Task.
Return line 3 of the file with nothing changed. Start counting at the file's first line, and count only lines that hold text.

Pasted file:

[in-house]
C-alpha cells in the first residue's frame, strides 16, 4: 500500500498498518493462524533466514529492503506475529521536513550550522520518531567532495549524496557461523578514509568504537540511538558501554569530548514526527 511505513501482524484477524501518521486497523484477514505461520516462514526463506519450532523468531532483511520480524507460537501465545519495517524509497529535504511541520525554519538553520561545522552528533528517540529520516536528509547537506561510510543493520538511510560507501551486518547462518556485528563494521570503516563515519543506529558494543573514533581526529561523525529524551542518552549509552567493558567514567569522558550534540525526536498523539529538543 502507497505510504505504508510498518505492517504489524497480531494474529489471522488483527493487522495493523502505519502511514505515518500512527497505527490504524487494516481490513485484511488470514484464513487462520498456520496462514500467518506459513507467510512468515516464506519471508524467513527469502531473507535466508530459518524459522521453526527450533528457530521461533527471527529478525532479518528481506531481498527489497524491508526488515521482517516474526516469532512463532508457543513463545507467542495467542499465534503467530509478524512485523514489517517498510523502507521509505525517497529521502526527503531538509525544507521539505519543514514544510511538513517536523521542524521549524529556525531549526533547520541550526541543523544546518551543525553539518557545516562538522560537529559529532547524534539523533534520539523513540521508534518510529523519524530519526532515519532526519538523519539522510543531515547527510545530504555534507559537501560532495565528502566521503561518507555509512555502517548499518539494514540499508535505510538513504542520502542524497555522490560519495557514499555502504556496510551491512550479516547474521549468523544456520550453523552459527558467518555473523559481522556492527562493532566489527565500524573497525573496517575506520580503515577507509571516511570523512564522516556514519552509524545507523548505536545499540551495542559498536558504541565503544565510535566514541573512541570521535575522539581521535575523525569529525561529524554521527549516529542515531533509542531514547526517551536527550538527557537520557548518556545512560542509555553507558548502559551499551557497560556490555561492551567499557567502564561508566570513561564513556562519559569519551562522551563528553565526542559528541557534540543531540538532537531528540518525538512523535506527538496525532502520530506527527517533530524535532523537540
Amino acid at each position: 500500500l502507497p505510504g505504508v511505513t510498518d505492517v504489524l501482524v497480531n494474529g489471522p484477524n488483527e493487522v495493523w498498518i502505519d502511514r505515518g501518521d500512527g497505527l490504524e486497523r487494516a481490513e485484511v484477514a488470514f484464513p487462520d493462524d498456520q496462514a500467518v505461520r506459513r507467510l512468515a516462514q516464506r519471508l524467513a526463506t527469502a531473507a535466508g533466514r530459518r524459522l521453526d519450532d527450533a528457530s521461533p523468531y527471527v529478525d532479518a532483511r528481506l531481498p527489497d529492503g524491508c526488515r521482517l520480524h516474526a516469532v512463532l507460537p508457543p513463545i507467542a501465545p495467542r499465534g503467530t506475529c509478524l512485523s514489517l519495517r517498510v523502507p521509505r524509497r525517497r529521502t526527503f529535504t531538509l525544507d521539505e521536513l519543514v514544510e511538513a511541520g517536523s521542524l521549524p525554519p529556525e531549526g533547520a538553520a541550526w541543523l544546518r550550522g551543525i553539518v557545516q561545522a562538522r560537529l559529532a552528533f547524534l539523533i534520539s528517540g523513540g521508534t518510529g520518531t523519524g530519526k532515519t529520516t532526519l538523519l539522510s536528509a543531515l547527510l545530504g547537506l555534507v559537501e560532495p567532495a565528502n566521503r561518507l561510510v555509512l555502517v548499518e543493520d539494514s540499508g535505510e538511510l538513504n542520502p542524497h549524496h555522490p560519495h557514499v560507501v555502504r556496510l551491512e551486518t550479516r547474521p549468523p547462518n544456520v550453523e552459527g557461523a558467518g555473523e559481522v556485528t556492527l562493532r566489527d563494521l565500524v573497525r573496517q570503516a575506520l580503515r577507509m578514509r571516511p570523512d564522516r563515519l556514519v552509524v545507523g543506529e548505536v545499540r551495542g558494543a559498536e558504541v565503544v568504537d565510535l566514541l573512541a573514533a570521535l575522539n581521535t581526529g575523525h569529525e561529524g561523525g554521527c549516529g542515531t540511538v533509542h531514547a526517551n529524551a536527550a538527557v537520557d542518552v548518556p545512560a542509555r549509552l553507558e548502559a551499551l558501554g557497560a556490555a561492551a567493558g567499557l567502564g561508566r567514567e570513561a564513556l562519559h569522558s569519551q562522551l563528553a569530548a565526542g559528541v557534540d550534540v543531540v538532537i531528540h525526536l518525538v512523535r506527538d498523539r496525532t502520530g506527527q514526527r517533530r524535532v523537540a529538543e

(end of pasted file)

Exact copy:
Amino acid at each position: 500500500l502507497p505510504g505504508v511505513t510498518d505492517v504489524l501482524v497480531n494474529g489471522p484477524n488483527e493487522v495493523w498498518i502505519d502511514r505515518g501518521d500512527g497505527l490504524e486497523r487494516a481490513e485484511v484477514a488470514f484464513p487462520d493462524d498456520q496462514a500467518v505461520r506459513r507467510l512468515a516462514q516464506r519471508l524467513a526463506t527469502a531473507a535466508g533466514r530459518r524459522l521453526d519450532d527450533a528457530s521461533p523468531y527471527v529478525d532479518a532483511r528481506l531481498p527489497d529492503g524491508c526488515r521482517l520480524h516474526a516469532v512463532l507460537p508457543p513463545i507467542a501465545p495467542r499465534g503467530t506475529c509478524l512485523s514489517l519495517r517498510v523502507p521509505r524509497r525517497r529521502t526527503f529535504t531538509l525544507d521539505e521536513l519543514v514544510e511538513a511541520g517536523s521542524l521549524p525554519p529556525e531549526g533547520a538553520a541550526w541543523l544546518r550550522g551543525i553539518v557545516q561545522a562538522r560537529l559529532a552528533f547524534l539523533i534520539s528517540g523513540g521508534t518510529g520518531t523519524g530519526k532515519t529520516t532526519l538523519l539522510s536528509a543531515l547527510l545530504g547537506l555534507v559537501e560532495p567532495a565528502n566521503r561518507l561510510v555509512l555502517v548499518e543493520d539494514s540499508g535505510e538511510l538513504n542520502p542524497h549524496h555522490p560519495h557514499v560507501v555502504r556496510l551491512e551486518t550479516r547474521p549468523p547462518n544456520v550453523e552459527g557461523a558467518g555473523e559481522v556485528t556492527l562493532r566489527d563494521l565500524v573497525r573496517q570503516a575506520l580503515r577507509m578514509r571516511p570523512d564522516r563515519l556514519v552509524v545507523g543506529e548505536v545499540r551495542g558494543a559498536e558504541v565503544v568504537d565510535l566514541l573512541a573514533a570521535l575522539n581521535t581526529g575523525h569529525e561529524g561523525g554521527c549516529g542515531t540511538v533509542h531514547a526517551n529524551a536527550a538527557v537520557d542518552v548518556p545512560a542509555r549509552l553507558e548502559a551499551l558501554g557497560a556490555a561492551a567493558g567499557l567502564g561508566r567514567e570513561a564513556l562519559h569522558s569519551q562522551l563528553a569530548a565526542g559528541v557534540d550534540v543531540v538532537i531528540h525526536l518525538v512523535r506527538d498523539r496525532t502520530g506527527q514526527r517533530r524535532v523537540a529538543e